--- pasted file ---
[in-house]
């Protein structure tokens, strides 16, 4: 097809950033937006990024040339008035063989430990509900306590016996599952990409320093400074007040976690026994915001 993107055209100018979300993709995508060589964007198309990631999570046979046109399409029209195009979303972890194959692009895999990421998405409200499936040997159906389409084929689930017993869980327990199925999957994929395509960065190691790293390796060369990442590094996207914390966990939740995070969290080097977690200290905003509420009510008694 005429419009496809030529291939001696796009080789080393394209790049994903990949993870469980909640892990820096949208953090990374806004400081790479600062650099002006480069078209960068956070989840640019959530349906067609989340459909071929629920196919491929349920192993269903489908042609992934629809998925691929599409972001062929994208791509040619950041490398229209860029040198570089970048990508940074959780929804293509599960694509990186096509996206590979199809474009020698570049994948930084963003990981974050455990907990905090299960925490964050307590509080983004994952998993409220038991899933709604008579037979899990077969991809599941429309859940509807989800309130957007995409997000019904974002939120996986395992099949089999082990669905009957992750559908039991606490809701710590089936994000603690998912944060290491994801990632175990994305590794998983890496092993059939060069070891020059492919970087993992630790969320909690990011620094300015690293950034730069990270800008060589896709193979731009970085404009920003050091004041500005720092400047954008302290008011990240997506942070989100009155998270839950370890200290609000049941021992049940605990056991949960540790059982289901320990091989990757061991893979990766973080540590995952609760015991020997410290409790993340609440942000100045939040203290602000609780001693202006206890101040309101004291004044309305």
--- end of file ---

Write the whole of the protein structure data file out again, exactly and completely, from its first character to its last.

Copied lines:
[in-house]
């Protein structure tokens, strides 16, 4: 097809950033937006990024040339008035063989430990509900306590016996599952990409320093400074007040976690026994915001 993107055209100018979300993709995508060589964007198309990631999570046979046109399409029209195009979303972890194959692009895999990421998405409200499936040997159906389409084929689930017993869980327990199925999957994929395509960065190691790293390796060369990442590094996207914390966990939740995070969290080097977690200290905003509420009510008694 005429419009496809030529291939001696796009080789080393394209790049994903990949993870469980909640892990820096949208953090990374806004400081790479600062650099002006480069078209960068956070989840640019959530349906067609989340459909071929629920196919491929349920192993269903489908042609992934629809998925691929599409972001062929994208791509040619950041490398229209860029040198570089970048990508940074959780929804293509599960694509990186096509996206590979199809474009020698570049994948930084963003990981974050455990907990905090299960925490964050307590509080983004994952998993409220038991899933709604008579037979899990077969991809599941429309859940509807989800309130957007995409997000019904974002939120996986395992099949089999082990669905009957992750559908039991606490809701710590089936994000603690998912944060290491994801990632175990994305590794998983890496092993059939060069070891020059492919970087993992630790969320909690990011620094300015690293950034730069990270800008060589896709193979731009970085404009920003050091004041500005720092400047954008302290008011990240997506942070989100009155998270839950370890200290609000049941021992049940605990056991949960540790059982289901320990091989990757061991893979990766973080540590995952609760015991020997410290409790993340609440942000100045939040203290602000609780001693202006206890101040309101004291004044309305």